Pharmacokinetics of Mycophenolate Mofetil in Healthy Volunteers
This study will examine how people differ in the way their bodies process and eliminate mycophenolate mofetil (MMF), a drug that is used to treat problems affecting the eye and immune system and to prevent organ rejection in transplant patients. MMF is metabolized by a group of enzymes called UGTs, each of which is made by a different gene. This study will investigate whether people with different UGT genes differ in how well their bodies use and remove MMF. The results may help scientists learn the best way to give MMF to patients.
Normal healthy volunteers between 18 and 55 years of age may be eligible for this study. Candidates are screened with a medical history, physical examination, and blood and urine tests, including a blood test for analysis of genes that control and regulate UGTs. Pregnant women and nursing mothers are excluded from the study. Women who are able to have a child and men who can father a child must either abstain from sex or use two reliable forms of birth control during the study and for 3 months after its completion.
Participants come to the NIH Clinical Center at 6:30 a.m. on the first day of the study and stay in the outpatient clinic for 12 hours. The next 4 mornings, they return to the Clinical Center for a single blood collection. The procedures for the 5 days are as follows:
Upon arrival at the Clinical Center a catheter is inserted into the subject's arm vein. At 7:00 AM, the subject takes one dose of MMF by mouth with a glass of water. Small blood samples are collected through the catheter before the MMF dose and again at 0.5, 1, 1.5, 2, 3, 4, 6, 8, 10, and 12 hours after taking the drug. Heart rate and blood pressure are measured before the blood collection and then every 4 hours. After the last blood sample is collected, the volunteer can return home.
Volunteers come to the Clinical Center at 7:00 AM on study days 2, 3, 4, and 5 for a single blood draw, collected using a needle.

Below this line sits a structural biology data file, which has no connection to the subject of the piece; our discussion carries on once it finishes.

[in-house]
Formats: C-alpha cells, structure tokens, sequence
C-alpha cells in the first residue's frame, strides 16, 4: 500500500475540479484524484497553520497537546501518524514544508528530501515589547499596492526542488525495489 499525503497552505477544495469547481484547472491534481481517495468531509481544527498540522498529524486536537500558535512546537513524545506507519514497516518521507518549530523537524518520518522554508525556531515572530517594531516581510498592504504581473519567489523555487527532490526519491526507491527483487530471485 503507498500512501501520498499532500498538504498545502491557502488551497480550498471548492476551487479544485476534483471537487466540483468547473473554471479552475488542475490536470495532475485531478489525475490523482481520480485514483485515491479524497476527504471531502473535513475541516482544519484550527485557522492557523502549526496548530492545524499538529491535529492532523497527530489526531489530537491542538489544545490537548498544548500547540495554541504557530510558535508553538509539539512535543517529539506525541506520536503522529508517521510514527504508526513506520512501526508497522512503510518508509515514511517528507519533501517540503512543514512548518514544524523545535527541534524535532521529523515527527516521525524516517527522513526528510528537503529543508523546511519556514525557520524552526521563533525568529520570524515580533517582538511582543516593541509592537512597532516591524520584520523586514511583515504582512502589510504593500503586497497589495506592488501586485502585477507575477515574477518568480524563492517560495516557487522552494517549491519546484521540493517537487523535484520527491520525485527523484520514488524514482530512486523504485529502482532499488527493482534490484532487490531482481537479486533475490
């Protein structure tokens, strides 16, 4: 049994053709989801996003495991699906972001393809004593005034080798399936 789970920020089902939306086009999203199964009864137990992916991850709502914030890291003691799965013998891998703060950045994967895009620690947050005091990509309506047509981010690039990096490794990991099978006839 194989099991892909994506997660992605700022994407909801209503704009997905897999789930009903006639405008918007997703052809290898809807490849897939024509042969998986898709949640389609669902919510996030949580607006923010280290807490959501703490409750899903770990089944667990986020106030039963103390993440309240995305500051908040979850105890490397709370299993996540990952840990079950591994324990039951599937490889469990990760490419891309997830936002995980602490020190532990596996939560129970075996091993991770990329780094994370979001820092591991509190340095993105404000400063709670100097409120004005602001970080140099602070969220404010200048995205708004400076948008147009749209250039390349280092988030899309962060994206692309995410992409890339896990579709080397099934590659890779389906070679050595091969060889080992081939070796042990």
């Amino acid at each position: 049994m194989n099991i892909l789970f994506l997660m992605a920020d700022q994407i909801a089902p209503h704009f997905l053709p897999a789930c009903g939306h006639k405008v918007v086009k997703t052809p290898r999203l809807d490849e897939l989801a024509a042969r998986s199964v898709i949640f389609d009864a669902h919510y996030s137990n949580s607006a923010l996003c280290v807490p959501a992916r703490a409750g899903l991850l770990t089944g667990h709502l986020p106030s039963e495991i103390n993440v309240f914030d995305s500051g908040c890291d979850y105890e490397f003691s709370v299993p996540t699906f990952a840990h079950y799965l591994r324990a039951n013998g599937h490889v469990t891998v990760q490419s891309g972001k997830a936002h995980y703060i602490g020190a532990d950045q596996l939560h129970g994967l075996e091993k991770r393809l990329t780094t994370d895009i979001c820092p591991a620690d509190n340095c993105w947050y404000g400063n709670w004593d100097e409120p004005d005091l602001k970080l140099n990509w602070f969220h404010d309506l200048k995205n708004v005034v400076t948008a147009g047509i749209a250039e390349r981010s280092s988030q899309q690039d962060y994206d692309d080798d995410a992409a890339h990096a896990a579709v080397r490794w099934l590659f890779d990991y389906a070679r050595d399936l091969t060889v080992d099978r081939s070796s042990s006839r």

Volunteers are contacted by telephone 1, 2, and 3 months after completing the study to see how they are doing and to check on their pregnancy status and use of appropriate birth control.
Drug: Mycophenolic Acid
Drug: Mycophenolate 7-O-Phenolic Glucuronide
|Study Design:||Endpoint Classification: Safety Study
Primary Purpose: Treatment
|Official Title:||Pharmacokinetics of Mycophenolic Acid and Mycophenolate 7-O-Phenolic Glucuronide in Healthy Subjects With or Without Two Common Genetic Polymorphisms in the Promoter Region of Uridine Diphosphate Glucuronosyltransferase 1A9|
|Study Start Date:||July 2005|
|Estimated Study Completion Date:||May 2006|
The immunosuppressant mycophenolate mofetil (MMF) is metabolized by several uridine diphosphate glucuronosyltransferases (UGTs), among which UGT1A9 is the most important enzyme. Two commonly occurring single nucleotide polymorphisms (SNPs) in the promoter region of the UGT1A9 gene have been shown to enhance UGT1A9 protein level and activity in vitro. This study is to investigate the potential in vivo effects of these two SNPs on the metabolism and hence the pharmacokinetics of MMF metabolites. One hundred and thirty healthy volunteers will be screened for the presence of UGT1A9 C-2152T and T-275A polymorphisms. Seventeen subjects who carry the variant alleles, along with 17 others who do not have the polymorphisms, will be selected to participate in the pharmacokinetic study. Pharmacokinetics of the metabolites mycophenolic acid (active) and mycophenolate 7-O-phenolic glucuronide (inactive) will be determined, and parameter values will be compared between the two groups. It is hypothesized that the metabolism of MMF is enhanced in subjects with the two SNPs, resulting in an increase in clearance and a decrease in the exposure of mycophenolic acid.
|United States, Maryland|
|National Institutes of Health Clinical Center (CC)|
|Bethesda, Maryland, United States, 20892|